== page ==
Here a few methods and techniques that should be integrated into an asset protection plan with careful consultation with an attorney at law and thorough evaluation of facts with particular attention to avoiding any type of fraudulent transfers or any other transfers that may be construed as fraudulent under the law.
1. Forming Business Entities: One of the most important methods to protect your assets, if not the most important, is by creating a separate entity, such as a limited liability company, corporation, partnership, or limited partnership rather than conducting business in your individual capacity. This may protect the assets of the owners from the liabilities of the business. It is best to spread your assets out amongst various entities to limit the potential liability of any given entity. An experienced attorney can guide you as to what business entity will best suit you or business’ needs.
2. Homestead Protection: Your Florida primary residence, or homestead, is protected from most creditors under the Florida Constitution. A homestead can include up to 160 acres outside a municipality or a half acre inside a municipality that is owned by an individual. Homesteads are typically exempt from the claims of creditors except, for example, mechanics liens, mortgages, construction liens, and tax debts to the Internal Revenue Service.
3. Know What You’re Getting Into: Signing a contract or document without having read it thoroughly may expose you to liabilities and obligations you never thought you had before you signed such documents. It can be as simple from documents signed during a white water rafting trip, purchasing a car or property, getting into a joint venture or partnership or anything you may be asked to sign on a daily basis. It is imperative to know what you could be getting yourself into if for some reason things don’t pan out the way you imagined them to be. If you don’t feel at ease with what you are signing, it may be in your best interest to have such contracts and/or documents reviewed by an attorney.
4.Tenancy by the Entireties: Tenancy by the entireties is one type of exemption available and applies to joint ownership of assets by husband and wife in the state of Florida. Creditors of an individual spouse may not attach and sell the interest of a debtor spouse under tenancy by the entireties. Generally, creditors of the couple may attach and sell the interest in the property owned by tenancy by the entirety. It is also important to know which properties and which assets should and should not be under tenancy by the entireties as such properties and assets could be exposed to joint liabilities such as your car. For instance, if husband and wife are both on the title of a car, both could be sued regardless of who was driving. Another example of where you may not want tenancy by the entireties would be where a couple applies for joint credit or a loan which may arise to an unnecessary liability where both individuals may be exposed. Obtaining proper legal advice as to these matters could save you a big headache and potential legal pitfalls.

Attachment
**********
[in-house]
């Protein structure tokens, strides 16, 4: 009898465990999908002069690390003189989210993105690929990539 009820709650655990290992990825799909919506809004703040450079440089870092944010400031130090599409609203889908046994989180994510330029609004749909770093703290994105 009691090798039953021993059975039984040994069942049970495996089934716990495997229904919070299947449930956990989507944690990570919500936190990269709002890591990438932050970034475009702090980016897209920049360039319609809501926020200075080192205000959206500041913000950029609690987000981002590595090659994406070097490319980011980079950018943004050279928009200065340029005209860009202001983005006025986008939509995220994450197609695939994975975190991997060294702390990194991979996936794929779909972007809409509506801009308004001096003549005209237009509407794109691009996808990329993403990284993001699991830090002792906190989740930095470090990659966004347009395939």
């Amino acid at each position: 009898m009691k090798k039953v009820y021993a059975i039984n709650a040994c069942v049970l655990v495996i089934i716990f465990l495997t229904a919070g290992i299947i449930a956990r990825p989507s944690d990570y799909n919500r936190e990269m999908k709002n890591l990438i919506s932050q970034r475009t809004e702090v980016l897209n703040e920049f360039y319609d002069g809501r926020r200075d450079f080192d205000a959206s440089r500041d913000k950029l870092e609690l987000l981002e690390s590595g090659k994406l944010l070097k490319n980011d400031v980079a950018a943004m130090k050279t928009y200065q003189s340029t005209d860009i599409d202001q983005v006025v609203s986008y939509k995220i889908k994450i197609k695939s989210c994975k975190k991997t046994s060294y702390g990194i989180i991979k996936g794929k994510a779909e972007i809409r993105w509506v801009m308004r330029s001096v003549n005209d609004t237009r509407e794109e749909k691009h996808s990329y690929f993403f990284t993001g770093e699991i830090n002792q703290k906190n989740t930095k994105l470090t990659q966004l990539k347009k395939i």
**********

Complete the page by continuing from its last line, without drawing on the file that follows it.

5. Joint Living Trusts. Controlling your assets is an important aspect of asset protection. Having a Joint Living Trust may be used in addition to a Last Will and Testament. Any property of a person that is placed in the Joint Living Trust may stay in your control throughout your lifetime and protect the interests of your spouse and children after your death. Since the assets in a Living Trust during your lifetime are treated as if you owned them in your personal name they will still remain subject to claims in Florida. However, the interests of the beneficiaries may be protected from their creditors by a “spendthrift” provision in the Living Trust if the trust assets remain in the trust after your death. Situations vary greatly, so it is important to consult with an experienced attorney regarding the types of assets that provide creditor protection.
6. Make a Gift. Gifting property not only has tax implications and/or benefits but may also be one way to reduce the amount of your assets that may be exposed or subject to creditor claims. Gifting to trusts that benefit your children or grandchildren or directly giving a gift to your children and grandchildren may accomplish this.
While there are many options to consider, each decision made comes with its own set of benefits and legal ramifications. Retaining an experienced attorney is key to figuring out which asset protection strategy works best for you as asset protection is very complex and each individual situation is different. It is imperative to start protecting your assets now. If you wait until you need it, it may likely be too late.
Disclaimer: This article is not intended to be legal advice. Legal advice depends on each and every person's particular circumstance. This article is for informational purposes only and must not be used for avoiding any penalties that may be imposed under the Internal Revenue Code. Arora Law Firm and Radhika Arora, Esq. specifically disclaim any responsibility for positions taken by readers in their individual cases or for any misunderstanding on the part of readers of this article or publication.
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